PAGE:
Gathering client feedback is a very valuable process

Sonja Jefferson

Asking our clients for feedback

We believe that understanding your clients is the foundation of all good business strategy.

Many of our valued clients use a regular feedback process to help them learn from their work. Here are two examples of client businesses learning what works from talking directly to their customers.

JaneJane Northcote is an independent change management consultant and author of ‘Making Change Happen‘. She helps large firms implement business change. She also designs and runs meetings and training courses.

Jo Twiselton runs Twist Consultants, a change communications consultancy. She works with clients including Interserve Defence, Southern Electric Consulting and Sodexo. Jo also helped easyJet manage its historic shift to allocated seating in 2012.

We work closely with both Jo and Jane to help them get valuable insight into what their clients think about them and the work they do. In this article, they generously share their experiences of asking their clients for feedback.

What do your clients think of the feedback process?

Jane: “My clients are hugely impressed that I have paid someone to ask these questions. No-one else does it. Even the big corporate consultancies don’t do it. The very fact of doing it is impressive.”

Jo: “Clients have told me that they really appreciate the opportunity to give this sort of feedback. They have said that it shows I am conscientious and that I want to develop myself and what I do. For them, it’s a chance to reflect on the project and focus on what they have got out of it. Above all, there’s a perception that it is more professional — especially when you get a third party to do the interviews. It shows you are prepared to listen and respond to your clients.”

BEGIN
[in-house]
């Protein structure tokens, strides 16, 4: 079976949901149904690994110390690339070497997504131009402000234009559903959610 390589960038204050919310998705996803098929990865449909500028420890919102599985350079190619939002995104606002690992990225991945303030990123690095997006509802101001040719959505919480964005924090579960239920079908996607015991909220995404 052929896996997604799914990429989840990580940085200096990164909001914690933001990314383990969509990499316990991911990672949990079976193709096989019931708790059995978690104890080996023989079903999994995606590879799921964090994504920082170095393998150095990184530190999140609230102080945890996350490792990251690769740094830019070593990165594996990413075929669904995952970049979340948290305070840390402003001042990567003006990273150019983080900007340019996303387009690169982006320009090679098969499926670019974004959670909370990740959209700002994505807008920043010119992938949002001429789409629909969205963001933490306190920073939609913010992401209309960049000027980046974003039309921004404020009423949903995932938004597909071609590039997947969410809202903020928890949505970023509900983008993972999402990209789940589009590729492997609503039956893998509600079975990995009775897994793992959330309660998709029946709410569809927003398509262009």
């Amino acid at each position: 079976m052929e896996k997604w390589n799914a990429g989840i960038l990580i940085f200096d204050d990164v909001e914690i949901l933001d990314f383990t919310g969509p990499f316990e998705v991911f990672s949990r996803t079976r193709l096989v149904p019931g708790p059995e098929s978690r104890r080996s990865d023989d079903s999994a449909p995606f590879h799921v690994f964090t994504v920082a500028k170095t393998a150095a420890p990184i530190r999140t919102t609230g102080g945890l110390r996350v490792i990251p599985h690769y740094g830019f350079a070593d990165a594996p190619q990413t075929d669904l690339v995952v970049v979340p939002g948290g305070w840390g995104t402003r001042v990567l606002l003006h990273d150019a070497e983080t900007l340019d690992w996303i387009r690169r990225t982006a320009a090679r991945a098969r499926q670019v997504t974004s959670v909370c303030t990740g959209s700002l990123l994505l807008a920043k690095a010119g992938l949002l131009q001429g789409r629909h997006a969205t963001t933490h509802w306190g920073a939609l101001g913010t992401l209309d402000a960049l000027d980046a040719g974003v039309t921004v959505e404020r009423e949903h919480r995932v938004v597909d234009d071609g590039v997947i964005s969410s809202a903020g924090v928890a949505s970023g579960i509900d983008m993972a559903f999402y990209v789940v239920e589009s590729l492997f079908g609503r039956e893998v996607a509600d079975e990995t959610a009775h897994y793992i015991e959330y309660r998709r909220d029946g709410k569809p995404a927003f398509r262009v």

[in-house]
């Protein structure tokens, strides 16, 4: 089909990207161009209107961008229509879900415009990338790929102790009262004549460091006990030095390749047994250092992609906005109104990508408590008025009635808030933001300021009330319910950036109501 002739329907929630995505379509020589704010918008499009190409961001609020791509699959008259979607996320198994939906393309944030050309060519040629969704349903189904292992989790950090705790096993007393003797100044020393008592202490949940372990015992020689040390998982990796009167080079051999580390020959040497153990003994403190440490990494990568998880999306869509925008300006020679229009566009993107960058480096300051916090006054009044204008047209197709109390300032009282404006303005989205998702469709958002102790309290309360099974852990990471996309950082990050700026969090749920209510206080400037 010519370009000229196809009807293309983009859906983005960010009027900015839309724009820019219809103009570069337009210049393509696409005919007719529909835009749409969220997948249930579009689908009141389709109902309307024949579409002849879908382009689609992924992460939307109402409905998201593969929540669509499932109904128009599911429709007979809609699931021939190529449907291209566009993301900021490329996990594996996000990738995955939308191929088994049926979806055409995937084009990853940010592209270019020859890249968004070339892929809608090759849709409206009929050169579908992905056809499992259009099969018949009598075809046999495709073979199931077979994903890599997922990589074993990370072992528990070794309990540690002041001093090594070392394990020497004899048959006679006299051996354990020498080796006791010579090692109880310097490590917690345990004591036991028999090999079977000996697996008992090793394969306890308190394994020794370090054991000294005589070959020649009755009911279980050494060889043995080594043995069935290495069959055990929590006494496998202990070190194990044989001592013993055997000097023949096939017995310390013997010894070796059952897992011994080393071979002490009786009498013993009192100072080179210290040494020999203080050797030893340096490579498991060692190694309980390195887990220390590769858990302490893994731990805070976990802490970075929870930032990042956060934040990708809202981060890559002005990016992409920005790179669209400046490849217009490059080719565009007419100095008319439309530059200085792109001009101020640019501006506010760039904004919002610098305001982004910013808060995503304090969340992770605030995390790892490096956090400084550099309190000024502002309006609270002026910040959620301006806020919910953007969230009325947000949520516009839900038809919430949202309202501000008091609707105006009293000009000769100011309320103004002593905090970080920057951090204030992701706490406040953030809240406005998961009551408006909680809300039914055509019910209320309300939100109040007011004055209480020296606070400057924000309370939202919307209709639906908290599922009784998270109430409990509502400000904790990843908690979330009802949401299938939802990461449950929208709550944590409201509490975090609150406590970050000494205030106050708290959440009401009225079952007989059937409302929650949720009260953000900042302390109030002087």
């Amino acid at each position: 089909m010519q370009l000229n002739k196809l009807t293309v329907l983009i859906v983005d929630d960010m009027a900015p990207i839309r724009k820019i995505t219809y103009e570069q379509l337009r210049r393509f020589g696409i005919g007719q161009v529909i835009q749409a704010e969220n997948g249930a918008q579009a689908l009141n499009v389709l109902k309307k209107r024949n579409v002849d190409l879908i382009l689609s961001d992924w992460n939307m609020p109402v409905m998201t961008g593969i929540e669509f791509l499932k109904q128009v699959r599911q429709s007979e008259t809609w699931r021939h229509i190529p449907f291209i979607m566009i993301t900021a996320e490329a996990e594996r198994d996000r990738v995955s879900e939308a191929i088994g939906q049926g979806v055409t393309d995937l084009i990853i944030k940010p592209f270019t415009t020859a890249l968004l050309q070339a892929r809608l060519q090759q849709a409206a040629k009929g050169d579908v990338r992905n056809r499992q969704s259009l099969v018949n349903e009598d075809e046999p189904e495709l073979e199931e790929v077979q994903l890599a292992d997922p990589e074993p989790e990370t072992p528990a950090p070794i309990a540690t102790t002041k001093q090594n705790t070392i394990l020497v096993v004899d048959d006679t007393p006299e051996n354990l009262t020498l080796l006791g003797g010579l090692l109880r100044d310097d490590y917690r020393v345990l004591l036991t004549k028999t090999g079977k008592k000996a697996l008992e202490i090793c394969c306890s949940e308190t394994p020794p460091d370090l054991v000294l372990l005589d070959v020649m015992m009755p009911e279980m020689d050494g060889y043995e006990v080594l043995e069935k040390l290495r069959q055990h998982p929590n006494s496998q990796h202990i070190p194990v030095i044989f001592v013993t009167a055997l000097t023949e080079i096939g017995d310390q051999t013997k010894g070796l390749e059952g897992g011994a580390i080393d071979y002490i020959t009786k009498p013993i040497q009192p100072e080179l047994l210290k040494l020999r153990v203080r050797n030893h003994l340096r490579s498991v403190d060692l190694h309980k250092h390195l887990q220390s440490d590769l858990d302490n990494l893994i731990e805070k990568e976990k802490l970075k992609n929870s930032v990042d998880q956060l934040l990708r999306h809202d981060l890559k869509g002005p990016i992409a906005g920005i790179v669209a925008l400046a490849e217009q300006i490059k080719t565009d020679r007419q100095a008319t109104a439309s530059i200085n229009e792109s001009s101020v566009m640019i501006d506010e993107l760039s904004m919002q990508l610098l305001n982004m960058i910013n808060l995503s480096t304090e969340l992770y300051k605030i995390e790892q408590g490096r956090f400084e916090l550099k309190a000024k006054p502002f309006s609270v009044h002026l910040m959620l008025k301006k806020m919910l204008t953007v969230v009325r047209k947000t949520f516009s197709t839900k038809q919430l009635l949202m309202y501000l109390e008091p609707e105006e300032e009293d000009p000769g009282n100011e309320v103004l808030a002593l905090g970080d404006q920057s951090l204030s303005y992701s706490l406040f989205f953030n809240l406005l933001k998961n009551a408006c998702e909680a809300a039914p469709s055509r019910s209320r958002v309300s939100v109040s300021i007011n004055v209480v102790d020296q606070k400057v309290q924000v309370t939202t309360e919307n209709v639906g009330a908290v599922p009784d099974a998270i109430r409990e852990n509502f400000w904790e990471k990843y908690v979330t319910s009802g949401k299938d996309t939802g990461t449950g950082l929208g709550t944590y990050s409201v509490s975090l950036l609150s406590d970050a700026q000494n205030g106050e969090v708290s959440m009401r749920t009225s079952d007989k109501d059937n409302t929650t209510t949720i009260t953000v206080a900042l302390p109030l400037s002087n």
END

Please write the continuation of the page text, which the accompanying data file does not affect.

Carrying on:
Is it a valuable process for you?

Jane: “It is terrifically valuable. I want to make sure that if anyone has anything they want to say then that they have the opportunity to say it. It’s tremendously useful and very reassuring. It can provide positive endorsements and it can also prompt clients to recommend me to others.”

Jo: “Lots of consultants don’t do this. They get testimonials or ask for comments on LinkedIn. And that’s great — I do that too. But this is a lot more detailed. Feedback enables you to refine what you do and understand what your clients want. I think my clients have benefited from what I have learned from other projects.”

What are the main benefits?

Jane: “I genuinely want to learn. I know there are many ways I can do my job and it’s nice to know what you’ve done particularly well. The other thing is that it does signal to the client that you’ve almost finished the job. It’s like the closing chords of a symphony and it’s a really good way to end. It provides an element of protection — I know they were pleased with the work and a line has been drawn under it.”

Jo: “The feedback helps me understand the value I have given to the client and it also shows what hasn’t worked. Feedback can be very enlightening, especially when you compare the responses from different people in different roles.”

How do you learn from it?

Jo: “I have been going through all the feedback I have gathered over the past year, identifying themes and looking at areas where I can build on things or where I need to do some work. Often things come out that I hadn’t realised were of such benefit to the client — those are the golden nuggets.”